16 Feb For African American Women, Breast Cancer Symptoms Worsen During Initial Treatments
MedicalResearch.com Interview with::
Margaret Q. Rosenzweig PhD, CRNP-C, AOCNP, FAAN
Acute and Tertiary Care Department
University of Pittsburgh School of Nursing
MedicalResearch.com: What is the background for this study?
Response: A significant survival disparity still exists between African American and non-Hispanic white women diagnosed with breast cancer. There is evidence that symptom incidence, associated distress, and overall cancer-related distress may be unexplored, important contributing factors. The current study was a secondary, exploratory aim from the Attitudes, Communication, Treatment, and Support (ACTS) Intervention to Reduce Breast Cancer Treatment Disparity study, which is a randomized controlled trial of a psychoeducational intervention to encourage acceptance and adherence to chemotherapy compared with usual care for African American women with breast cancer. The purpose of the current study was to:
1) describe and compare the number of chemotherapy-related symptoms and associated distress among AA women with breast cancer over the course of chemotherapy at 3 time points (at baseline before initiating chemotherapy, midpoint, and at the completion of chemotherapy); and
2) to describe the relationship between the number of chemotherapy-related symptoms and overall cancer distress compared with the ability to receive at least 85% of the prescribed chemotherapy within the prescribed timeframe.
MedicalResearch.com: What are the main findings?
Response: The main findings of the current study are that African American women experience a deterioration in symptom distress over the course of chemotherapy from baseline (before chemotherapy) to the midpoint, which was found to be associated with an inability to receive timely, full dose of prescribed chemotherapy
MedicalResearch.com: What should readers take away from your report?
Response: To the best of our knowledge, the current study is the first to report that an increased level of symptom incidence and distress correlates with a worse ability to receive prescribed breast cancer chemotherapy among African American women. The symptom incidence and distress appears to deteriorate from baseline to the midpoint and then stabilizes from the midpoint of chemotherapy to the end of treatment. Better understanding the role that symptoms play in overall racial treatment disparity in breast cancer therapy may contribute to the breast cancer survival disparity that exists between AA women and non-Hispanic white women.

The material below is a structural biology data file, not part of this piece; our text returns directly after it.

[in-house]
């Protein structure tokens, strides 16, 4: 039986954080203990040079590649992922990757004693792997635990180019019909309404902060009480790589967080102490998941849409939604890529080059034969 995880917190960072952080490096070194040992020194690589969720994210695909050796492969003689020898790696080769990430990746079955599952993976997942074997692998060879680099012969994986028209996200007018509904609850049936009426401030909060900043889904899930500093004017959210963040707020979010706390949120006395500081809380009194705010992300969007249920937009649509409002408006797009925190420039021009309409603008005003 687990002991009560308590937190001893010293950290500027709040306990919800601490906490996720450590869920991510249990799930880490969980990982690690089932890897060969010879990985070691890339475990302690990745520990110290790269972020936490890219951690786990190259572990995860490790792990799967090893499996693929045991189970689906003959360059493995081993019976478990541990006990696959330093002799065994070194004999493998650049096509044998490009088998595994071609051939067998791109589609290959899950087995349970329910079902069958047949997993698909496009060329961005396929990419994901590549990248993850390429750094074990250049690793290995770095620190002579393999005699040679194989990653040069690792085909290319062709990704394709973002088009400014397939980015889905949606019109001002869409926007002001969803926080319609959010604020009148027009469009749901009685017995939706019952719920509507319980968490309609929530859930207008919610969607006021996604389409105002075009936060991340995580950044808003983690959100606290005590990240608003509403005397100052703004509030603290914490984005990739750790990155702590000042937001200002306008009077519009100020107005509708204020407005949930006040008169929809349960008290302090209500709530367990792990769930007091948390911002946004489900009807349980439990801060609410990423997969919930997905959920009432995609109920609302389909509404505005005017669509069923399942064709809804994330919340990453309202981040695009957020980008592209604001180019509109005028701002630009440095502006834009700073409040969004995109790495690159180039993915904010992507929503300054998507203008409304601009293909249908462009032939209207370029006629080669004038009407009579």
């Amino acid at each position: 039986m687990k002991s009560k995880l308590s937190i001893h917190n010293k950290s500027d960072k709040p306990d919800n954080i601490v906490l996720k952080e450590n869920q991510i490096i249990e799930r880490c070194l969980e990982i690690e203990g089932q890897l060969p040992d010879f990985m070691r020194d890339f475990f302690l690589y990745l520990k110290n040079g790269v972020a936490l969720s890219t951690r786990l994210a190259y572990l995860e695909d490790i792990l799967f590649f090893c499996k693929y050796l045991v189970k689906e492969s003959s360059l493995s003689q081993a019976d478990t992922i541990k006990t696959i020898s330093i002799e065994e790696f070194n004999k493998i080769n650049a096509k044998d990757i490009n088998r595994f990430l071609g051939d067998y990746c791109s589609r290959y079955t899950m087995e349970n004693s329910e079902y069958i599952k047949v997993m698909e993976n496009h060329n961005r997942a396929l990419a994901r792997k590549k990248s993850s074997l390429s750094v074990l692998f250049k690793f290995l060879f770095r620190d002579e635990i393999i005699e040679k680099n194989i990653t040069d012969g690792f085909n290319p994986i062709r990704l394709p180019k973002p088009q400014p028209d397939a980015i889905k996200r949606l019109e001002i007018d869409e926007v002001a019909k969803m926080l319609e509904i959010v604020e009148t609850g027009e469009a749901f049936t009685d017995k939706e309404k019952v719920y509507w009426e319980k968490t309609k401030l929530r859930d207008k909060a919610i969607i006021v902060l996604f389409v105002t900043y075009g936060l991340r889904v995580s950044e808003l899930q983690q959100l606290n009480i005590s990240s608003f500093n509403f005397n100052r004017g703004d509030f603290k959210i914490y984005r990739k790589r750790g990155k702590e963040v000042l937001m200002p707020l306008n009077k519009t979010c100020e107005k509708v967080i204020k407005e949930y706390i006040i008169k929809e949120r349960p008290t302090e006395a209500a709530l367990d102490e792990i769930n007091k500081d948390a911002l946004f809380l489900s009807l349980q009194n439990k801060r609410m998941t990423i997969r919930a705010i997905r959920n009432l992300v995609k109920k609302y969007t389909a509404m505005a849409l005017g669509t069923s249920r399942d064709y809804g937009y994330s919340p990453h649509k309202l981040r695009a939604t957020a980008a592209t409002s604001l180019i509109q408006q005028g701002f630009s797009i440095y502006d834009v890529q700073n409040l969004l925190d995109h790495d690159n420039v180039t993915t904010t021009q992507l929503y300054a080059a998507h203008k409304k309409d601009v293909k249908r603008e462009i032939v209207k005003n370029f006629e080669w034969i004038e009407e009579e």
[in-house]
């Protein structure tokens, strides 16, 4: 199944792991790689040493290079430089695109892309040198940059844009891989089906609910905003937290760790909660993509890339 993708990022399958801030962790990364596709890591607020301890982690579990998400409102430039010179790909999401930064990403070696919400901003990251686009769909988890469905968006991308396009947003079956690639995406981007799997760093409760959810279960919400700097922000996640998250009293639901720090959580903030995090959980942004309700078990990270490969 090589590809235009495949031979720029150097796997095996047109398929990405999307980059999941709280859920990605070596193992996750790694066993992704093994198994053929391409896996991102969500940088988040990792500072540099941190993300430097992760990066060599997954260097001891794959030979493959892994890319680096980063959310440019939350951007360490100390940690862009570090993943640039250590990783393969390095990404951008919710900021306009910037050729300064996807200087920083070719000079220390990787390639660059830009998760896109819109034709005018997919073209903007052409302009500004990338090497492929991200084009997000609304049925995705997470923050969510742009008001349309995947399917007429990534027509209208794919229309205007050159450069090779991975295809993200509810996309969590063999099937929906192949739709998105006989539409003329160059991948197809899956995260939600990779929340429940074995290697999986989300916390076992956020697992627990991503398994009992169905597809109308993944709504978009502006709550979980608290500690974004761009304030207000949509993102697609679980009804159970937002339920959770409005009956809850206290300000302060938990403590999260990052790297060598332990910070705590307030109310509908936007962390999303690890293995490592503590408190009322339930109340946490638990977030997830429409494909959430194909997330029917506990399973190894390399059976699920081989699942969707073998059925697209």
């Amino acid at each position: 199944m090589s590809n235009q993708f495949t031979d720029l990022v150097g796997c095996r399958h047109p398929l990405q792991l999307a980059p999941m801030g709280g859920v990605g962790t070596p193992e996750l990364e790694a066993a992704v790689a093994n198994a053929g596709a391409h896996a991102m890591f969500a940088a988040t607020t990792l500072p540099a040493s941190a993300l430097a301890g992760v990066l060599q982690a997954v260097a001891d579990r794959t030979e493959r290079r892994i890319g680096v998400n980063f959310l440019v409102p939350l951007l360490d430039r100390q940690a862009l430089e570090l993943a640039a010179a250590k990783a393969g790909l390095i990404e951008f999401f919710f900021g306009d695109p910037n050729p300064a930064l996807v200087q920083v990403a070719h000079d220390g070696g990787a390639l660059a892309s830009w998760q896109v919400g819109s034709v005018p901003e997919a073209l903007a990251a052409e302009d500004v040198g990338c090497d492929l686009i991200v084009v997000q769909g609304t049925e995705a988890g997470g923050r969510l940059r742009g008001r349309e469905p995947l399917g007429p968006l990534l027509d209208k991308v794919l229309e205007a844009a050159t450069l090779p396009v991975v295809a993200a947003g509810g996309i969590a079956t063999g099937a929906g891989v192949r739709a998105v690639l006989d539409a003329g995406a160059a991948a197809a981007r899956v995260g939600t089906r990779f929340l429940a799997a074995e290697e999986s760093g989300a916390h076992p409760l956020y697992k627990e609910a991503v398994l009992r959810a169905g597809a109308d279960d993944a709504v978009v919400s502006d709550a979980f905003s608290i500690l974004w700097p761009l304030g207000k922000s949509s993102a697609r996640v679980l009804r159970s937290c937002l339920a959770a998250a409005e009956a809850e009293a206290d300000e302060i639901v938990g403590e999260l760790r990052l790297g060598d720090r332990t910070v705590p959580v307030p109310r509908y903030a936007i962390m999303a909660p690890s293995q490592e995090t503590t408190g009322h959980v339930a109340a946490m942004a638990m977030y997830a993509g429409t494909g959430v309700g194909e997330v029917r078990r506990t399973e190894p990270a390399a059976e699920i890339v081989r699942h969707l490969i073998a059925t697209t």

MedicalResearch.com: What recommendations do you have for future research as a result of this study?
Response: The incidence and management of physical and emotional symptoms may be contributing to breast cancer dose disparity and should be explored further. The reporting of symptoms and the clinical interaction between African American women and predominantly white providers may be another area for exploration. Improvements in symptom communication and management may be a potential target for an intervention to mitigate this potential racial disparity in women with breast cancer.
MedicalResearch.com: Is there anything else you would like to add?
Response: It is interesting to note the relative stabilization of symptom and cancer-related distress from the midpoint until the end of chemotherapy after an initial deterioration from baseline.
Previous literature supports these findings, which demonstrate a pattern of longitudinal symptom variability among many patients undergoing cancer therapy. It is presumed that an adaptation occurs as women experience chemotherapy and learn self-management and coping skills for troubling symptoms. These self-management and coping skills are key to symptom mitigation. Therefore, culturally sensitive patient education and counseling could be important interventional targets.
The American Cancer Society funded the Attitudes, Communication, Treatment, and Support (ACTS) Intervention to Reduce Breast Cancer Treatment Disparity study (grant RSGT-09-150-01-CPHPS)
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Melissa K. Yee, Susan M. Sereika, Catherine M. Bender, Adam M. Brufsky, Mary C. Connolly and Margaret Q. Rosenzweig
Version of Record online: 15 FEB 2017 | DOI: 10.1002/cncr.30575
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